On February 14, I attended a concert at Carnegie Hall of Brahms’s Symphony No. 4 in E minor, in a performance by the Royal Concertgebouw Orchestra (one of the world’s premiere orchestras).
Brahms’s first and fourth symphonies are equally good. The first is a personal favorite of mine. Both symphonies rank right up there with Mozart’s greatest, Beethoven’s symphonies, Schubert’s ninth, and one or two others. Unquestionably.
A word that came to my mind last evening in connection with Brahms’s music is powerful. (Or should I say vigorous?) Incredibly so. In this respect, I would say very similar to, rivaled by, Beethoven.
such clarity of structure, development, and phrasing;
sonority, orchestration, harmony, the interplay among instruments: a brilliant fusion of same;
works that sound totally original;
in no way derivative or imitative.
When you hear Brahms, it’s unmistakably Brahms. Brahmsian. He has his own sound.
In the fourth, there is not one boring stretch or passage, no instance of a putative listener thinking the first and fourth movements were great, but the Andante was nothing special.
Don’t stop there, dear reader. His violin concerto. His German Requiem. His quartets. What impresses me most about Brahms is complete mastery combined with such sincerity and depth of feeling so clearly expressed.
Shostakovich’s “Leningrad” Symphony is a sprawling score that heaves, blasts, marches and meanders for nearly 80 minutes. Written in 1941, while Hitler’s forces were devastating Leningrad in a siege that would last 900 days and take at least a million lives, the work practically screams, “This is a big statement!”
And scream it did on Thursday at Geffen Hall, where Jaap van Zweden led the New York Philharmonic in a performance of the “Leningrad” that was intense and powerful — sometimes overly so.
Shostakovich began composing this symphony, his seventh, before the German invasion. Debates continue over whether he intended it as a grim portrait of a historic city under siege, or as a more general cry against tyranny. Are there coded, anti-Stalinist messages in the piece? And are those long stretches of militaristic-sounding marches bitterly ironic?
I am aware of divergence of critics on these points.
Mr. van Zweden seemed to take the piece at face value — in the best sense. He laid out this shifting score clearly, letting it speak for itself. He pushed the orchestra to blaring extremes at times, but the excessiveness of the music may call for that. (Critics who question the symphony’s merits, including Virgil Thomson, have found it obvious and steeped in banality.)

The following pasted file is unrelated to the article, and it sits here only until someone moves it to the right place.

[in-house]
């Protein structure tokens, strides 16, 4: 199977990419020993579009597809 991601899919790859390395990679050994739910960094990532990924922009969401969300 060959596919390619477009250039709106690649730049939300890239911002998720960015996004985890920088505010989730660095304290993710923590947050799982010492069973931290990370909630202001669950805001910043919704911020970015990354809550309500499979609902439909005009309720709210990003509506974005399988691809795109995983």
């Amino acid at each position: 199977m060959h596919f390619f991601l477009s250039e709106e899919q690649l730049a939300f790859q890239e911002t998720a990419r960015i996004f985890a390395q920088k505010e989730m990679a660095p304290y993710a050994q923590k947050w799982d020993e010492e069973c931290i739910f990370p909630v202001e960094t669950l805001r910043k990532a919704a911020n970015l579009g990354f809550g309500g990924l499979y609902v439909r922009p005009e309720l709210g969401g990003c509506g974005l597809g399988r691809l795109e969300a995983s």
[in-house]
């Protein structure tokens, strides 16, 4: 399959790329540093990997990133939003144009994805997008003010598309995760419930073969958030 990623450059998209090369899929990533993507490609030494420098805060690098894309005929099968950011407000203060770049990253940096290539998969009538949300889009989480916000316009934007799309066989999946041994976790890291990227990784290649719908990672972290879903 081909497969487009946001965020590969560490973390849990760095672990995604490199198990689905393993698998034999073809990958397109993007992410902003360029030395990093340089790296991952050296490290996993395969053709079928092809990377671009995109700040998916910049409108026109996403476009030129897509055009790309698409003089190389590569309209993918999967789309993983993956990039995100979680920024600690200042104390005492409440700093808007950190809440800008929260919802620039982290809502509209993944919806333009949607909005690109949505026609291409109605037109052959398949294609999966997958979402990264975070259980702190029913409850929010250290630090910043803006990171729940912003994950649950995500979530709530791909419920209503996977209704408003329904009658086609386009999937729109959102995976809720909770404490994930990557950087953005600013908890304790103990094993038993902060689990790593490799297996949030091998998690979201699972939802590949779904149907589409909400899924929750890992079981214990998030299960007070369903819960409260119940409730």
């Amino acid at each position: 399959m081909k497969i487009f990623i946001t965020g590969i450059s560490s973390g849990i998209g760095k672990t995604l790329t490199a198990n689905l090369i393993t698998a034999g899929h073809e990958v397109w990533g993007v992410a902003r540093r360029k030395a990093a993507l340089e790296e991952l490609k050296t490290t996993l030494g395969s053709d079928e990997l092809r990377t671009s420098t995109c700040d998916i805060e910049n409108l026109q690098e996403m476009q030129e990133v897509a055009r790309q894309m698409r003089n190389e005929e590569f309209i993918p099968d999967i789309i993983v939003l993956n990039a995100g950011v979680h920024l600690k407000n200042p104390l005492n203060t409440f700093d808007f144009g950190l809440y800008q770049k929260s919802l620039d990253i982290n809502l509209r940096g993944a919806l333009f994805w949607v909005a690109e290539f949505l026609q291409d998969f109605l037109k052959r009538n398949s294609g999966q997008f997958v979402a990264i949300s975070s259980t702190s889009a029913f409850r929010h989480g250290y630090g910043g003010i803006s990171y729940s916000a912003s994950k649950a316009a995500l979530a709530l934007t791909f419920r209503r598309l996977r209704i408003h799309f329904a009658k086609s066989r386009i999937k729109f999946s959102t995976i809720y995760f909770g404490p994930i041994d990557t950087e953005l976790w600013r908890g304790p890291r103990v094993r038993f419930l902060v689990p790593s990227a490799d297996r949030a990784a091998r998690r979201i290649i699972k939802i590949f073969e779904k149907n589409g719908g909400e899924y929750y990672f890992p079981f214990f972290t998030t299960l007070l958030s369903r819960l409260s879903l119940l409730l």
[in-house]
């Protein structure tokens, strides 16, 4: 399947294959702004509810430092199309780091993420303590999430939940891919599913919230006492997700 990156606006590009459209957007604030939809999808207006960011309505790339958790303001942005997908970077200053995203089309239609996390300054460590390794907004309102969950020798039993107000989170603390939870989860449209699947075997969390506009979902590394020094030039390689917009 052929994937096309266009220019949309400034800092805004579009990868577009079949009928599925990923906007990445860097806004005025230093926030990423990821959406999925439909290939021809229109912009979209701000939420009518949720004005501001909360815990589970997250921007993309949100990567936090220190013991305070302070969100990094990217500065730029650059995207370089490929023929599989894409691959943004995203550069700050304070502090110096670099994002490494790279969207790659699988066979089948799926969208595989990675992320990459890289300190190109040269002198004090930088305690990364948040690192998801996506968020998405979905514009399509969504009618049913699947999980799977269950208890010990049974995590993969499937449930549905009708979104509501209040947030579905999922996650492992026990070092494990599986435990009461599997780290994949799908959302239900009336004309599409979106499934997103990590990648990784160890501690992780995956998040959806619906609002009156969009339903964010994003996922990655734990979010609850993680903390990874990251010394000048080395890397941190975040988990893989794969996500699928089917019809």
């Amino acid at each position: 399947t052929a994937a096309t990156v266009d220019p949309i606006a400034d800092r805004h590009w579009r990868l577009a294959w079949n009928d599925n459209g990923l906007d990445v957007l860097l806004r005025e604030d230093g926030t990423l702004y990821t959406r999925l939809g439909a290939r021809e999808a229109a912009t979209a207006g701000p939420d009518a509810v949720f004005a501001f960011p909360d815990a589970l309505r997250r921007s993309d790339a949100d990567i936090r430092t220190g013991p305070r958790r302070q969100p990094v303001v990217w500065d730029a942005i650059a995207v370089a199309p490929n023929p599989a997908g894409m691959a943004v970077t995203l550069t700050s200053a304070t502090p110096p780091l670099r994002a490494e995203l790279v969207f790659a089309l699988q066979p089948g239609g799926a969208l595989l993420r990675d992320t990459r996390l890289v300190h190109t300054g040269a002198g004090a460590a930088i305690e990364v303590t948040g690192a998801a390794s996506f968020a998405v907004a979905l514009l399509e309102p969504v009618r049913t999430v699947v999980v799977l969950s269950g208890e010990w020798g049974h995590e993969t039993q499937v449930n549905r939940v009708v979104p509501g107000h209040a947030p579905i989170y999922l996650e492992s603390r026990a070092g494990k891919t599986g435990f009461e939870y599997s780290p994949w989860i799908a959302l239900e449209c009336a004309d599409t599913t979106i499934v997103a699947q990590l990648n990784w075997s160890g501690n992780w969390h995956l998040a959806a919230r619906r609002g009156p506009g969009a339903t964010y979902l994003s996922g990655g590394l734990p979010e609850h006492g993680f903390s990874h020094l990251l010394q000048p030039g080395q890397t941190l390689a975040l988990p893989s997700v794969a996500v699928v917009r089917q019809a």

I wonder about this. Thomson is not NECESSARILY wrong, but I know the seventh well and find much to admire in it.
From the Philharmonic strings, Mr. van Zweden drew a dark, deep tone in the opening theme: a stern yet elusive melodic line, played in unison, that is soon goaded by bursts of drums and trumpets. The transition from there into a quizzically lyrical passage was deftly handled.
The most curious section of the nearly half-hour first movement comes when you expect a development section to begin. Instead, a snare drum plays an obsessive march rhythm. Over it, individual instruments, then groups, play what sounds like a jaunty march tune — over and over. Each statement becomes bigger, louder and more elaborately orchestrated. This roughly 10-minute section has aptly been described as Shostakovich’s “Boléro.” Mr. van Zweden and the orchestra played it straight, building inexorably to an assaultive fortissimo climax.
I don’t like Ravel’s “Boléro.” I know this passage in Shostakovich’s seventh well. I am not crazy about it. … Shostakovich often surprises.
The Philharmonic’s high level of the performance continued throughout the symphony: the second movement’s cross between a scherzo and lyrical reminiscence; the restless slow movement; and the often frenzied finale, which drives toward of seemingly triumphant (or bitter?) coda of victory.
Composer and critic Virgil Thomson is known for having been highly critical of Shostakovich and composers similar to him, such as Sibelius. His caustic remarks on Shostakovich’s seventh are frequently quoted. The review quoted has, I would suspect, been rarely read in its entirely and it is not available online. I am posting the entire review here.
Whether one is able to listen without mind-wandering to the Seventh Symphony of Dmitri Shostakovich probably depends on the rapidity of one’s music perceptions. It seems to have been written for the slow-witted, the not very musical and the distracted. In this respect it differs from nearly all the other symphonies in the world in which abnormal length is part and parcel of the composer’s concept. Beethoven’s Ninth, Mahler’s Ninth and Eighth, Bruckner’s Seventh and the great Brahms “machines” are long because they could not have been made any shorter without eliminating something the author wanted in. Their mater is complex and cannot be expounded briefly.
Its Length Is Arbitrary